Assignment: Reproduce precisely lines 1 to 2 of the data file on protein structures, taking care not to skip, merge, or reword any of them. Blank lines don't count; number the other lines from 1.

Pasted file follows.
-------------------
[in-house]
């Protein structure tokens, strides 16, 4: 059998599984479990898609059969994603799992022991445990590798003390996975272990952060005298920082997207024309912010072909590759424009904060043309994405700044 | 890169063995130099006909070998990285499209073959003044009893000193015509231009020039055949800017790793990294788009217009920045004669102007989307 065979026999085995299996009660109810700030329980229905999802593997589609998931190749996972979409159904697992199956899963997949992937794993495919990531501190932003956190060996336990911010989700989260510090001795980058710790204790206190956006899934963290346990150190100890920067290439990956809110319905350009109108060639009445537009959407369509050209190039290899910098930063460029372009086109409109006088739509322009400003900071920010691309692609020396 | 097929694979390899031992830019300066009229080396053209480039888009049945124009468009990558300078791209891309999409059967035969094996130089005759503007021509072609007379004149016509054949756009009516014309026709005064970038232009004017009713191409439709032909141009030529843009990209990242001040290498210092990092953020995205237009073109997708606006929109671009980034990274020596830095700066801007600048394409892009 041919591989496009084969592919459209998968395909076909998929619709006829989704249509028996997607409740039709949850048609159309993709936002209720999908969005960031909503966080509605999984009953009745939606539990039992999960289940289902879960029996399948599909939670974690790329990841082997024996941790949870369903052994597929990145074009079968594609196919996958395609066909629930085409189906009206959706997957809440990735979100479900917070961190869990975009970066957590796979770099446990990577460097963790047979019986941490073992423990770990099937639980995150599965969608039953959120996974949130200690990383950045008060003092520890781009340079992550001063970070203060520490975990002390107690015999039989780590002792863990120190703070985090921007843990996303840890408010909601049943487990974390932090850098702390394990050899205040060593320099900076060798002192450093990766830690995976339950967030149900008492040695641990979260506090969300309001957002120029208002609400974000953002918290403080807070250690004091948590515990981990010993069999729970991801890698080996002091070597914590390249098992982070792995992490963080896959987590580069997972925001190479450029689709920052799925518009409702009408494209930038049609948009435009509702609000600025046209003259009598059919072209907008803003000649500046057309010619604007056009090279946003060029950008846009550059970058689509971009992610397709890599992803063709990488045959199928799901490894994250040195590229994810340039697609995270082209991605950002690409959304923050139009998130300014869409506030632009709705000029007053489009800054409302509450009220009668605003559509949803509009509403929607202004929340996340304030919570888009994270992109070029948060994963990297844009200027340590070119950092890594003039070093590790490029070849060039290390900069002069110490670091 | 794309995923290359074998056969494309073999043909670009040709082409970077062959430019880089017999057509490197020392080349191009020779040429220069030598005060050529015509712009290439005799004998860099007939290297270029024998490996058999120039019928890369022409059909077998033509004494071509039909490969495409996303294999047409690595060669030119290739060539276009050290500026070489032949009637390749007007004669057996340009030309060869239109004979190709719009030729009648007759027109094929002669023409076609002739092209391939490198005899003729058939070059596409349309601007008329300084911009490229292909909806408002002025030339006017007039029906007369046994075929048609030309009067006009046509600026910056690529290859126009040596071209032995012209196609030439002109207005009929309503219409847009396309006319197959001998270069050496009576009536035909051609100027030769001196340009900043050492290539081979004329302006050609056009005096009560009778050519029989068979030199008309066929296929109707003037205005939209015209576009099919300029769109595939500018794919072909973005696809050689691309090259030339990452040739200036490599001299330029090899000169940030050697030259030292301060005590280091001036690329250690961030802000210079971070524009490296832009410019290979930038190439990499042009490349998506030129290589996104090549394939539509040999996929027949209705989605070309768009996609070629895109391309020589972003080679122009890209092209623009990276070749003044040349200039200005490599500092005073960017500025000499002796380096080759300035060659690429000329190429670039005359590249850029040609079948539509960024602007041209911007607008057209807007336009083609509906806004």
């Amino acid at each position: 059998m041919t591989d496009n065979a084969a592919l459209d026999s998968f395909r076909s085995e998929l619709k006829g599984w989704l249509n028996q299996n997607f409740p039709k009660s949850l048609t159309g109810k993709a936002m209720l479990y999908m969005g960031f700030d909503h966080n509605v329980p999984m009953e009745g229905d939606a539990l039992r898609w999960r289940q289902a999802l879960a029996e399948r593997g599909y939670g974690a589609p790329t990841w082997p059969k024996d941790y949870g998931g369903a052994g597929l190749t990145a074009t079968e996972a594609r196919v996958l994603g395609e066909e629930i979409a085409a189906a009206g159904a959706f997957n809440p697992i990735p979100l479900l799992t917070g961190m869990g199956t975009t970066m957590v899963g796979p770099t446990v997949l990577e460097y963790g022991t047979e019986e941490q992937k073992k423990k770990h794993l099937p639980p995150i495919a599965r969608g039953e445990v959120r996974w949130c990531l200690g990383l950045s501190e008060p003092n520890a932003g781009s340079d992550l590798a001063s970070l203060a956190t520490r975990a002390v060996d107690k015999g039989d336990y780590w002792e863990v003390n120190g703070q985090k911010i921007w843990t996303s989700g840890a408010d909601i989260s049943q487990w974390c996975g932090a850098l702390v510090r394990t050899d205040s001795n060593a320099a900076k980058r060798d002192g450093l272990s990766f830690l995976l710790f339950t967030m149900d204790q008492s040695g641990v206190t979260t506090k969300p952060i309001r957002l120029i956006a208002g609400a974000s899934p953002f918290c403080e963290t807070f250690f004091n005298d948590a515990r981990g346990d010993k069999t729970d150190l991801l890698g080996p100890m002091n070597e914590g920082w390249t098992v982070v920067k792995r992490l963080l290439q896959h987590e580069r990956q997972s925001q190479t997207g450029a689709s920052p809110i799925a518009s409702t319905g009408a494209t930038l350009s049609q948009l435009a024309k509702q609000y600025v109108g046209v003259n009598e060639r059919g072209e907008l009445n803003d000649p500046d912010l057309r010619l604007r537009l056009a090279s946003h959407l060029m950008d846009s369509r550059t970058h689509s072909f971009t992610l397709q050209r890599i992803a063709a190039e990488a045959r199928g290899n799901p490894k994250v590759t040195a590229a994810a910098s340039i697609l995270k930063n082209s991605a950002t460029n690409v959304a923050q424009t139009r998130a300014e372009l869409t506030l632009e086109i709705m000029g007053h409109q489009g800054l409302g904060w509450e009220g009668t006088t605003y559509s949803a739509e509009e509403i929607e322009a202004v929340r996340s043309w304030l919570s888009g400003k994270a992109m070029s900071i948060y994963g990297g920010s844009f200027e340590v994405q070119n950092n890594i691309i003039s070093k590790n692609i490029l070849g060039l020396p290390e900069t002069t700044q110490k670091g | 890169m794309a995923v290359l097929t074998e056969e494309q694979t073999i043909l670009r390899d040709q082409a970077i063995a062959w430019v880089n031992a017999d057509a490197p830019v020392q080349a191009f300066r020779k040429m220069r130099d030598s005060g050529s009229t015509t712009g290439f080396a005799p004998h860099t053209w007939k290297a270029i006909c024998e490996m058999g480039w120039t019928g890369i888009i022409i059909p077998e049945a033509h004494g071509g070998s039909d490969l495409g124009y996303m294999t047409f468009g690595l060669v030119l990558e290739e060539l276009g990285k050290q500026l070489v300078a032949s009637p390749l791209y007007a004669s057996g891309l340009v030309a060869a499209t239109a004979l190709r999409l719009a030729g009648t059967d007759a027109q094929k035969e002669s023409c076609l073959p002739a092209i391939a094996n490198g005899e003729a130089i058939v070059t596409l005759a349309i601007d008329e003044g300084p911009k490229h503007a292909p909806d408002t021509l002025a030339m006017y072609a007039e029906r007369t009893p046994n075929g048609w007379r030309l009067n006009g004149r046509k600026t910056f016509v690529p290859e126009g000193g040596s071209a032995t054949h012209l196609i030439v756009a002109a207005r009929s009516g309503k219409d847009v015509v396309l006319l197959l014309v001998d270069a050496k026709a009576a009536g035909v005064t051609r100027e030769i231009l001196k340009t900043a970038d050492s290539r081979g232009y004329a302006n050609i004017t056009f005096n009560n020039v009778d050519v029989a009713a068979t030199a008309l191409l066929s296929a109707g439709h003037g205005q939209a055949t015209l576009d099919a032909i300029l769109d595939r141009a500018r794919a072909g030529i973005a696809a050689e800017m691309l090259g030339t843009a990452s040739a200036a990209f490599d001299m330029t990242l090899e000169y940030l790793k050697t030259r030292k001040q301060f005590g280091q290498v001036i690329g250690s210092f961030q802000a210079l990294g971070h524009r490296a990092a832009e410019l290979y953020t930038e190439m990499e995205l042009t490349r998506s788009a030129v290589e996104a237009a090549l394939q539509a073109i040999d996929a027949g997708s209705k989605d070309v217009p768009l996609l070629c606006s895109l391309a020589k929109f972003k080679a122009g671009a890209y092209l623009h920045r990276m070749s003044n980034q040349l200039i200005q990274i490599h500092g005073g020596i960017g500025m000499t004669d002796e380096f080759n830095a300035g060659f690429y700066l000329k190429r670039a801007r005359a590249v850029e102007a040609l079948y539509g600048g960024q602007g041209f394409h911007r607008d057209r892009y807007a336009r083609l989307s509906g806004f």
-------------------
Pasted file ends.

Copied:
[in-house]
């Protein structure tokens, strides 16, 4: 059998599984479990898609059969994603799992022991445990590798003390996975272990952060005298920082997207024309912010072909590759424009904060043309994405700044 | 890169063995130099006909070998990285499209073959003044009893000193015509231009020039055949800017790793990294788009217009920045004669102007989307 065979026999085995299996009660109810700030329980229905999802593997589609998931190749996972979409159904697992199956899963997949992937794993495919990531501190932003956190060996336990911010989700989260510090001795980058710790204790206190956006899934963290346990150190100890920067290439990956809110319905350009109108060639009445537009959407369509050209190039290899910098930063460029372009086109409109006088739509322009400003900071920010691309692609020396 | 097929694979390899031992830019300066009229080396053209480039888009049945124009468009990558300078791209891309999409059967035969094996130089005759503007021509072609007379004149016509054949756009009516014309026709005064970038232009004017009713191409439709032909141009030529843009990209990242001040290498210092990092953020995205237009073109997708606006929109671009980034990274020596830095700066801007600048394409892009 041919591989496009084969592919459209998968395909076909998929619709006829989704249509028996997607409740039709949850048609159309993709936002209720999908969005960031909503966080509605999984009953009745939606539990039992999960289940289902879960029996399948599909939670974690790329990841082997024996941790949870369903052994597929990145074009079968594609196919996958395609066909629930085409189906009206959706997957809440990735979100479900917070961190869990975009970066957590796979770099446990990577460097963790047979019986941490073992423990770990099937639980995150599965969608039953959120996974949130200690990383950045008060003092520890781009340079992550001063970070203060520490975990002390107690015999039989780590002792863990120190703070985090921007843990996303840890408010909601049943487990974390932090850098702390394990050899205040060593320099900076060798002192450093990766830690995976339950967030149900008492040695641990979260506090969300309001957002120029208002609400974000953002918290403080807070250690004091948590515990981990010993069999729970991801890698080996002091070597914590390249098992982070792995992490963080896959987590580069997972925001190479450029689709920052799925518009409702009408494209930038049609948009435009509702609000600025046209003259009598059919072209907008803003000649500046057309010619604007056009090279946003060029950008846009550059970058689509971009992610397709890599992803063709990488045959199928799901490894994250040195590229994810340039697609995270082209991605950002690409959304923050139009998130300014869409506030632009709705000029007053489009800054409302509450009220009668605003559509949803509009509403929607202004929340996340304030919570888009994270992109070029948060994963990297844009200027340590070119950092890594003039070093590790490029070849060039290390900069002069110490670091 | 794309995923290359074998056969494309073999043909670009040709082409970077062959430019880089017999057509490197020392080349191009020779040429220069030598005060050529015509712009290439005799004998860099007939290297270029024998490996058999120039019928890369022409059909077998033509004494071509039909490969495409996303294999047409690595060669030119290739060539276009050290500026070489032949009637390749007007004669057996340009030309060869239109004979190709719009030729009648007759027109094929002669023409076609002739092209391939490198005899003729058939070059596409349309601007008329300084911009490229292909909806408002002025030339006017007039029906007369046994075929048609030309009067006009046509600026910056690529290859126009040596071209032995012209196609030439002109207005009929309503219409847009396309006319197959001998270069050496009576009536035909051609100027030769001196340009900043050492290539081979004329302006050609056009005096009560009778050519029989068979030199008309066929296929109707003037205005939209015209576009099919300029769109595939500018794919072909973005696809050689691309090259030339990452040739200036490599001299330029090899000169940030050697030259030292301060005590280091001036690329250690961030802000210079971070524009490296832009410019290979930038190439990499042009490349998506030129290589996104090549394939539509040999996929027949209705989605070309768009996609070629895109391309020589972003080679122009890209092209623009990276070749003044040349200039200005490599500092005073960017500025000499002796380096080759300035060659690429000329190429670039005359590249850029040609079948539509960024602007041209911007607008057209807007336009083609509906806004």